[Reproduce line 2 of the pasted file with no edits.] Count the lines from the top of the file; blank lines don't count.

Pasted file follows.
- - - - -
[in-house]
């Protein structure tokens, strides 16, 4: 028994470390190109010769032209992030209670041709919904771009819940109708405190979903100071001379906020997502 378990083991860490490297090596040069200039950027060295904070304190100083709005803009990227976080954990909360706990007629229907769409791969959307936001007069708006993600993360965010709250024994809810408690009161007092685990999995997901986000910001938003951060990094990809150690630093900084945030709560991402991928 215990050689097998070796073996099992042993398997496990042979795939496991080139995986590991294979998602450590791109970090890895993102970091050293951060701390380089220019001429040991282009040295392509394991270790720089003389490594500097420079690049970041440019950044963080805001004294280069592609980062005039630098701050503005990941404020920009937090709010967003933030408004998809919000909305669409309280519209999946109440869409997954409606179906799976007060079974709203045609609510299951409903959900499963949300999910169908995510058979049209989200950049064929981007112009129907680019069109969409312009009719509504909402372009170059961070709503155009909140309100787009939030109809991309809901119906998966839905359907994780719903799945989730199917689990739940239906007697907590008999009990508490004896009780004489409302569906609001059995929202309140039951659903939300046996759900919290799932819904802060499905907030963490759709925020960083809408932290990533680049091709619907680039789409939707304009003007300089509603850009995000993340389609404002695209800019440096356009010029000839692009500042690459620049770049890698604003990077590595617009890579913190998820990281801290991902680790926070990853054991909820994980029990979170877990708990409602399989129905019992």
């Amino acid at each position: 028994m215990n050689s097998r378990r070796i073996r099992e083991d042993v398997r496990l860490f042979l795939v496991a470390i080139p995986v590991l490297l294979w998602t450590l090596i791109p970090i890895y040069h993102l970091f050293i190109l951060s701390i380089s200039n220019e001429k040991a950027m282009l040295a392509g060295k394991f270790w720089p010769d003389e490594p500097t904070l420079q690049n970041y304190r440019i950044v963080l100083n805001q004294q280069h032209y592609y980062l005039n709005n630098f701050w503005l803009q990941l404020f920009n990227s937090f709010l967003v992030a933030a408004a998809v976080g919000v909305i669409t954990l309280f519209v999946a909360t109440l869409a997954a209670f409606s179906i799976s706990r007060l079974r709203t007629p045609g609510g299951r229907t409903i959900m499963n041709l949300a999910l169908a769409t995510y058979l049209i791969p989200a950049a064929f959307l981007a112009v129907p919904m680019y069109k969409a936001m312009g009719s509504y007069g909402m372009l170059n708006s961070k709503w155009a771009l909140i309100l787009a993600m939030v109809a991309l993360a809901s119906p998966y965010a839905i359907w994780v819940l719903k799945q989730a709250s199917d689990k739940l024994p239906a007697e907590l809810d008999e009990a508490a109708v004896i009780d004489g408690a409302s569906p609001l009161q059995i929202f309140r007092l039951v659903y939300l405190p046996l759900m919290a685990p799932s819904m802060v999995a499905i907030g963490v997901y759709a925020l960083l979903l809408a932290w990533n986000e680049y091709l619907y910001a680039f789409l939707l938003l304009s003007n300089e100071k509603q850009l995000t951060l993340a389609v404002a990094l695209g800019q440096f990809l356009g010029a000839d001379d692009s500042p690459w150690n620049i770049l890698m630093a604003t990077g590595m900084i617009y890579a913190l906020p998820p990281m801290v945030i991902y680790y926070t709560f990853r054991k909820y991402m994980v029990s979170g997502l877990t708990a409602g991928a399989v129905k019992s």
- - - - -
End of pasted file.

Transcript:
């Protein structure tokens, strides 16, 4: 028994470390190109010769032209992030209670041709919904771009819940109708405190979903100071001379906020997502 378990083991860490490297090596040069200039950027060295904070304190100083709005803009990227976080954990909360706990007629229907769409791969959307936001007069708006993600993360965010709250024994809810408690009161007092685990999995997901986000910001938003951060990094990809150690630093900084945030709560991402991928 215990050689097998070796073996099992042993398997496990042979795939496991080139995986590991294979998602450590791109970090890895993102970091050293951060701390380089220019001429040991282009040295392509394991270790720089003389490594500097420079690049970041440019950044963080805001004294280069592609980062005039630098701050503005990941404020920009937090709010967003933030408004998809919000909305669409309280519209999946109440869409997954409606179906799976007060079974709203045609609510299951409903959900499963949300999910169908995510058979049209989200950049064929981007112009129907680019069109969409312009009719509504909402372009170059961070709503155009909140309100787009939030109809991309809901119906998966839905359907994780719903799945989730199917689990739940239906007697907590008999009990508490004896009780004489409302569906609001059995929202309140039951659903939300046996759900919290799932819904802060499905907030963490759709925020960083809408932290990533680049091709619907680039789409939707304009003007300089509603850009995000993340389609404002695209800019440096356009010029000839692009500042690459620049770049890698604003990077590595617009890579913190998820990281801290991902680790926070990853054991909820994980029990979170877990708990409602399989129905019992």